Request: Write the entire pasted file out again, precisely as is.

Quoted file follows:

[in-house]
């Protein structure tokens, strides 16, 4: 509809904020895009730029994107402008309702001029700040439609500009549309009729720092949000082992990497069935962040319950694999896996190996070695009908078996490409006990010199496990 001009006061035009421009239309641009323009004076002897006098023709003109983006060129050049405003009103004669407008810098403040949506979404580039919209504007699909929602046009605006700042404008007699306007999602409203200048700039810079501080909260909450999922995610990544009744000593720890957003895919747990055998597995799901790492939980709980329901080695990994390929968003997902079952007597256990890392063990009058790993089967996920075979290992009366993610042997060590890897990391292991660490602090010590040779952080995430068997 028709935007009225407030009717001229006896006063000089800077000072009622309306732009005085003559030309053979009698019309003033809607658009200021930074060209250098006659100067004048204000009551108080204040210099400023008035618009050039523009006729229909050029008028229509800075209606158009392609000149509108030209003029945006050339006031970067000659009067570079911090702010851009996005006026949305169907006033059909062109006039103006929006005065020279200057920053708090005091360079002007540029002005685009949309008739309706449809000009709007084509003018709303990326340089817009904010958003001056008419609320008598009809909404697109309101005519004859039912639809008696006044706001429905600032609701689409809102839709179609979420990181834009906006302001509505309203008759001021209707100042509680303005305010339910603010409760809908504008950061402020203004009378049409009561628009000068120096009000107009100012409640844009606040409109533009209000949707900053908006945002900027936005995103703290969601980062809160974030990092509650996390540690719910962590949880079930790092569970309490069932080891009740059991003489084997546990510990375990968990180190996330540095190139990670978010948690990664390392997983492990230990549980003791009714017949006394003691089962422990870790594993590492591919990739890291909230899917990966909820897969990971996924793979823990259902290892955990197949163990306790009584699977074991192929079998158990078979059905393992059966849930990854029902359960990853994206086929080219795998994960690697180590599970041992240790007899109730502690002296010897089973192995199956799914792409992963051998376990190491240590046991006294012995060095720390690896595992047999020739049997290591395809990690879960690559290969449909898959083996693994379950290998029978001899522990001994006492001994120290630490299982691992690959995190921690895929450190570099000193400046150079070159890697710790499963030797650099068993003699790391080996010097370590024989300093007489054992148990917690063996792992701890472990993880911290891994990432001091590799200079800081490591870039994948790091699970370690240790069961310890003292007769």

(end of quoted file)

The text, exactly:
[in-house]
């Protein structure tokens, strides 16, 4: 509809904020895009730029994107402008309702001029700040439609500009549309009729720092949000082992990497069935962040319950694999896996190996070695009908078996490409006990010199496990 001009006061035009421009239309641009323009004076002897006098023709003109983006060129050049405003009103004669407008810098403040949506979404580039919209504007699909929602046009605006700042404008007699306007999602409203200048700039810079501080909260909450999922995610990544009744000593720890957003895919747990055998597995799901790492939980709980329901080695990994390929968003997902079952007597256990890392063990009058790993089967996920075979290992009366993610042997060590890897990391292991660490602090010590040779952080995430068997 028709935007009225407030009717001229006896006063000089800077000072009622309306732009005085003559030309053979009698019309003033809607658009200021930074060209250098006659100067004048204000009551108080204040210099400023008035618009050039523009006729229909050029008028229509800075209606158009392609000149509108030209003029945006050339006031970067000659009067570079911090702010851009996005006026949305169907006033059909062109006039103006929006005065020279200057920053708090005091360079002007540029002005685009949309008739309706449809000009709007084509003018709303990326340089817009904010958003001056008419609320008598009809909404697109309101005519004859039912639809008696006044706001429905600032609701689409809102839709179609979420990181834009906006302001509505309203008759001021209707100042509680303005305010339910603010409760809908504008950061402020203004009378049409009561628009000068120096009000107009100012409640844009606040409109533009209000949707900053908006945002900027936005995103703290969601980062809160974030990092509650996390540690719910962590949880079930790092569970309490069932080891009740059991003489084997546990510990375990968990180190996330540095190139990670978010948690990664390392997983492990230990549980003791009714017949006394003691089962422990870790594993590492591919990739890291909230899917990966909820897969990971996924793979823990259902290892955990197949163990306790009584699977074991192929079998158990078979059905393992059966849930990854029902359960990853994206086929080219795998994960690697180590599970041992240790007899109730502690002296010897089973192995199956799914792409992963051998376990190491240590046991006294012995060095720390690896595992047999020739049997290591395809990690879960690559290969449909898959083996693994379950290998029978001899522990001994006492001994120290630490299982691992690959995190921690895929450190570099000193400046150079070159890697710790499963030797650099068993003699790391080996010097370590024989300093007489054992148990917690063996792992701890472990993880911290891994990432001091590799200079800081490591870039994948790091699970370690240790069961310890003292007769």